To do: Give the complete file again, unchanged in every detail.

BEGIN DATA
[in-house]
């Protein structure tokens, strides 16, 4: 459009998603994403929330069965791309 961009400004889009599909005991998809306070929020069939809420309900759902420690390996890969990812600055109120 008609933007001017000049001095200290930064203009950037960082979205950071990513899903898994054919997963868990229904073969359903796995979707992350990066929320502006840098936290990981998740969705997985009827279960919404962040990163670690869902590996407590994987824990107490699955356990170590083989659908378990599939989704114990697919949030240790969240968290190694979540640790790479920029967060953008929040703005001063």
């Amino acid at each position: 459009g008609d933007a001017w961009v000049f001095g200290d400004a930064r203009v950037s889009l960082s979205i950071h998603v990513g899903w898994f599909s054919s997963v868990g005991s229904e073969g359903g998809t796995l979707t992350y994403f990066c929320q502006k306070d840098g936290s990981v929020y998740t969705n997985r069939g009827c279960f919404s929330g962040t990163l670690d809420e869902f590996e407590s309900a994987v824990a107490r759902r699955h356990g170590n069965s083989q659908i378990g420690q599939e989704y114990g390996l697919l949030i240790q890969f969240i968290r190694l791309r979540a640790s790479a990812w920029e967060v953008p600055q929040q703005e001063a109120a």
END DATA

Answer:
[in-house]
């Protein structure tokens, strides 16, 4: 459009998603994403929330069965791309 961009400004889009599909005991998809306070929020069939809420309900759902420690390996890969990812600055109120 008609933007001017000049001095200290930064203009950037960082979205950071990513899903898994054919997963868990229904073969359903796995979707992350990066929320502006840098936290990981998740969705997985009827279960919404962040990163670690869902590996407590994987824990107490699955356990170590083989659908378990599939989704114990697919949030240790969240968290190694979540640790790479920029967060953008929040703005001063």
């Amino acid at each position: 459009g008609d933007a001017w961009v000049f001095g200290d400004a930064r203009v950037s889009l960082s979205i950071h998603v990513g899903w898994f599909s054919s997963v868990g005991s229904e073969g359903g998809t796995l979707t992350y994403f990066c929320q502006k306070d840098g936290s990981v929020y998740t969705n997985r069939g009827c279960f919404s929330g962040t990163l670690d809420e869902f590996e407590s309900a994987v824990a107490r759902r699955h356990g170590n069965s083989q659908i378990g420690q599939e989704y114990g390996l697919l949030i240790q890969f969240i968290r190694l791309r979540a640790s790479a990812w920029e967060v953008p600055q929040q703005e001063a109120a």